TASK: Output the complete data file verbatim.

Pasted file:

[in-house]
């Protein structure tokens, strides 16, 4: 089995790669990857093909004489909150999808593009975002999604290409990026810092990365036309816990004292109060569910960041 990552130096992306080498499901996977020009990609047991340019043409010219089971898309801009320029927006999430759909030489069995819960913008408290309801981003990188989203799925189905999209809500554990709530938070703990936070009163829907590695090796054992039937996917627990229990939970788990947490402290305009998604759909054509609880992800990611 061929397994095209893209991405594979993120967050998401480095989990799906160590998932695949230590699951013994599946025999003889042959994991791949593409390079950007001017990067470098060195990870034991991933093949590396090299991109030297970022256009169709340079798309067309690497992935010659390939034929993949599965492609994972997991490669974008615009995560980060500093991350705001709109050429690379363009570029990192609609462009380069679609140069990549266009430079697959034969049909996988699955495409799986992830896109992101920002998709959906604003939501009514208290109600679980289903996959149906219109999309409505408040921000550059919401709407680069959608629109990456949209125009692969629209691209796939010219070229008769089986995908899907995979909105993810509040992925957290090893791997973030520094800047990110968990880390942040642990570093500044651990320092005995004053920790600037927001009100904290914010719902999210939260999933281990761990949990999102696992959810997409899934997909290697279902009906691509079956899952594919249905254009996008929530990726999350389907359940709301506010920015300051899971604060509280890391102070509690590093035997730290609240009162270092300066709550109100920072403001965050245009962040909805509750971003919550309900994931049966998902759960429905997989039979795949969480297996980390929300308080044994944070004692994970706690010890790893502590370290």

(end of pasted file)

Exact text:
[in-house]
């Protein structure tokens, strides 16, 4: 089995790669990857093909004489909150999808593009975002999604290409990026810092990365036309816990004292109060569910960041 990552130096992306080498499901996977020009990609047991340019043409010219089971898309801009320029927006999430759909030489069995819960913008408290309801981003990188989203799925189905999209809500554990709530938070703990936070009163829907590695090796054992039937996917627990229990939970788990947490402290305009998604759909054509609880992800990611 061929397994095209893209991405594979993120967050998401480095989990799906160590998932695949230590699951013994599946025999003889042959994991791949593409390079950007001017990067470098060195990870034991991933093949590396090299991109030297970022256009169709340079798309067309690497992935010659390939034929993949599965492609994972997991490669974008615009995560980060500093991350705001709109050429690379363009570029990192609609462009380069679609140069990549266009430079697959034969049909996988699955495409799986992830896109992101920002998709959906604003939501009514208290109600679980289903996959149906219109999309409505408040921000550059919401709407680069959608629109990456949209125009692969629209691209796939010219070229008769089986995908899907995979909105993810509040992925957290090893791997973030520094800047990110968990880390942040642990570093500044651990320092005995004053920790600037927001009100904290914010719902999210939260999933281990761990949990999102696992959810997409899934997909290697279902009906691509079956899952594919249905254009996008929530990726999350389907359940709301506010920015300051899971604060509280890391102070509690590093035997730290609240009162270092300066709550109100920072403001965050245009962040909805509750971003919550309900994931049966998902759960429905997989039979795949969480297996980390929300308080044994944070004692994970706690010890790893502590370290």